South Pasadena Ordinance Challenged in Federal Court

A sex offender ordinance adopted by the City of South Pasadena has been challenged in a lawsuit filed today in federal district court on behalf of a registered citizen.

“The lawsuit was filed today because the City of South Pasadena Police Department recently arrested a registered citizen who did not live in that city, but who chose to visit a park in that city,” stated California RSOL president Janice Bellucci. “The City did so despite the fact that the City Council instructed city staff on February 19 not to enforce the city’s sex offender ordinance. Either the City Council has decided to defy recent court decisions or the police department has chosen to disregard the city council’s instructions.”

This is the 18th such lawsuit to be filed since March 24. All 18 lawsuits challenge city and/or county ordinances that prohibit registered citizens from being present in public and/or private locations.

The South Pasadena ordinance includes restrictions regarding where registered citizens can be present or reside. Specifically, the ordinance prohibits registered citizens from being present or residing within 300 feet of public libraries, parks, bus stops, schools and commercial establishments that provide a children’s playground. An individual who violates the ordinance is subject to incarceration for up to six months and/or a fine of up to $1,000.

“The sex offender ordinance adopted by the City of South Pasadena violates both the federal and state constitutions,” stated California RSOL Vice President and attorney Chance Oberstein. “The city’s ordinance is also inconsistent with a recent appellate court decision which determined in January 2014 that a similar ordinance, in the City of Irvine, was preempted by state law. The California Supreme Court denied review of that decision more than four months ago — in April 2014.”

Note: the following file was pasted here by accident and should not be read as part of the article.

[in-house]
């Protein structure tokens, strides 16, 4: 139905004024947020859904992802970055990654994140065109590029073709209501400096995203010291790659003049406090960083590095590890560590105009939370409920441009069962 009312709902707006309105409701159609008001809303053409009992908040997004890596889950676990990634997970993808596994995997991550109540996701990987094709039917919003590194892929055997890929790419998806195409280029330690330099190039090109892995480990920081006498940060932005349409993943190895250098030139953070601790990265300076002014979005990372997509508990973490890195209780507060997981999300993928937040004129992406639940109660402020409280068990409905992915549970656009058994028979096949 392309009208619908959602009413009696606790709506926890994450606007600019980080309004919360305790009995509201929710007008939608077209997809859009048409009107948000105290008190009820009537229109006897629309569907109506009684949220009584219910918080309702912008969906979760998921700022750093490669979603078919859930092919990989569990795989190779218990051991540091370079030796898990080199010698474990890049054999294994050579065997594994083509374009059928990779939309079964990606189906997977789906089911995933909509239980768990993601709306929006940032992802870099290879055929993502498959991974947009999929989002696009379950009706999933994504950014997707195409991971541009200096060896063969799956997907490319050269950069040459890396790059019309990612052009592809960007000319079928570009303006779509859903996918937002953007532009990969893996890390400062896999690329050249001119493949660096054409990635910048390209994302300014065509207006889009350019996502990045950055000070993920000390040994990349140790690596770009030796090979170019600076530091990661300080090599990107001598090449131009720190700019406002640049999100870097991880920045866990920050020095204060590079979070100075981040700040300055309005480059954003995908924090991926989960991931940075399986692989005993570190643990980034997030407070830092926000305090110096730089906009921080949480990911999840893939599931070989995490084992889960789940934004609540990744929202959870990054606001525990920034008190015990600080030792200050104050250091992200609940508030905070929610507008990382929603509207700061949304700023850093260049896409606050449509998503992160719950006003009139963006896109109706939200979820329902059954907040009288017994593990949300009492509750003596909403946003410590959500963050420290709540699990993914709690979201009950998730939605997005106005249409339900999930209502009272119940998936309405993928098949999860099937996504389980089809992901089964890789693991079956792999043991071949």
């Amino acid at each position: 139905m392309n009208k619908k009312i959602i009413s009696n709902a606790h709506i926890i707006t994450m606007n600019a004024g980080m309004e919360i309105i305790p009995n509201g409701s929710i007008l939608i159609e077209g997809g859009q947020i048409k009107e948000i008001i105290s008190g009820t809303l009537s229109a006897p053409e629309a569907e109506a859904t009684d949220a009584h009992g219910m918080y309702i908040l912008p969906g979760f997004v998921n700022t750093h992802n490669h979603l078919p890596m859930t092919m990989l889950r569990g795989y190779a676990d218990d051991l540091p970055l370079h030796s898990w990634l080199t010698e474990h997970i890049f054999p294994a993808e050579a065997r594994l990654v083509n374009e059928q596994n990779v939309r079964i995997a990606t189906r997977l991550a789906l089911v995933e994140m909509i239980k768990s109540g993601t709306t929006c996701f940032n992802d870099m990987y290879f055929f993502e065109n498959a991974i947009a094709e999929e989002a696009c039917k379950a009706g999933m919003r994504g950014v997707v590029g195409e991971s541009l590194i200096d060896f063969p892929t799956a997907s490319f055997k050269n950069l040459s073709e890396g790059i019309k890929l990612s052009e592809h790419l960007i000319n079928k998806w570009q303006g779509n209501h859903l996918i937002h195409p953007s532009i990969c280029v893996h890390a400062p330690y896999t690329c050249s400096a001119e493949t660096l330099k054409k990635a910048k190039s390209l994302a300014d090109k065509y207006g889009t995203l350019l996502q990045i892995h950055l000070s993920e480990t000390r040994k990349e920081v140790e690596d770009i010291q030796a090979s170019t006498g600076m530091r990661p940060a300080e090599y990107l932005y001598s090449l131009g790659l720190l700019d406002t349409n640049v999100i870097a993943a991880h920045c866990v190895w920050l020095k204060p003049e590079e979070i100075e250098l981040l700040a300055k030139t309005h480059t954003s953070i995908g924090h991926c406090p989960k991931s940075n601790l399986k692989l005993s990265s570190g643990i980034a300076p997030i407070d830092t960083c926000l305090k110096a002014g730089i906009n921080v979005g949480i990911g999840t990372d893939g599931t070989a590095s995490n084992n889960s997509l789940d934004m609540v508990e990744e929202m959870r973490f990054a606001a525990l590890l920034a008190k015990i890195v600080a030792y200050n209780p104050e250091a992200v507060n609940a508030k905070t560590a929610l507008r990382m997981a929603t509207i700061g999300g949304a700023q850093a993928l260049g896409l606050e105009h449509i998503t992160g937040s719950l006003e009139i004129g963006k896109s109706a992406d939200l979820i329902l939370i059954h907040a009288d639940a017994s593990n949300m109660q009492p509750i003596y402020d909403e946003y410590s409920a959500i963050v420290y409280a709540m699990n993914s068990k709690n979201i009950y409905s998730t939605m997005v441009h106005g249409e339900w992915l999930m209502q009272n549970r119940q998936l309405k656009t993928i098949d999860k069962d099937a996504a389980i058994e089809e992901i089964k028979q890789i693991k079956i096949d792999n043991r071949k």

Also see:

Sex offender arrested for loitering in South Pasadena park
South Pasadena agrees not to enforce city’s presence restrictions (CA RSOL)

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PERFECT !! WAY TO GO JANICE !!

So what happens to a city when it breaks a binding agreement?

Just to be clear. The man arrested may or may not file a lawsuit regarding his arrest.
The lawsuit that was filed is on behalf of all California Registrants.
Thank you Janice

You know what?

Because of this city, I lose trust of ALL cities that say that they aren’t going to enforce this.

I’m not going to believe any cities that say they aren’t going to enforce it unless they DO take those ordinance restrictions off their law books.

You know; it’s really sad when you have to sue people that are supposedly grown adults because they apparently need to be forced to keep their word; and I don’t think I even need to mention obeying and respecting state law.

This guy was arrested based on a law that is UNCONSTITUTIONAL and is PREEMPTED by state law. This has already been ruled as such by a higher court. I hope the City of South Pasadena has their checkbook handy. They’re gonna need it! And, I hope the people of South Pasadena know that their money is being spent unnecessarily.
Let this be a lesson that even the law is not above the law!!!

What this is saying now if a registrant goes in their parks they (the registrant) can have a win-fall given to them via law suit if arrested. Is that right? Why go look for gold if it can be found inside one of their parks? Hmmm….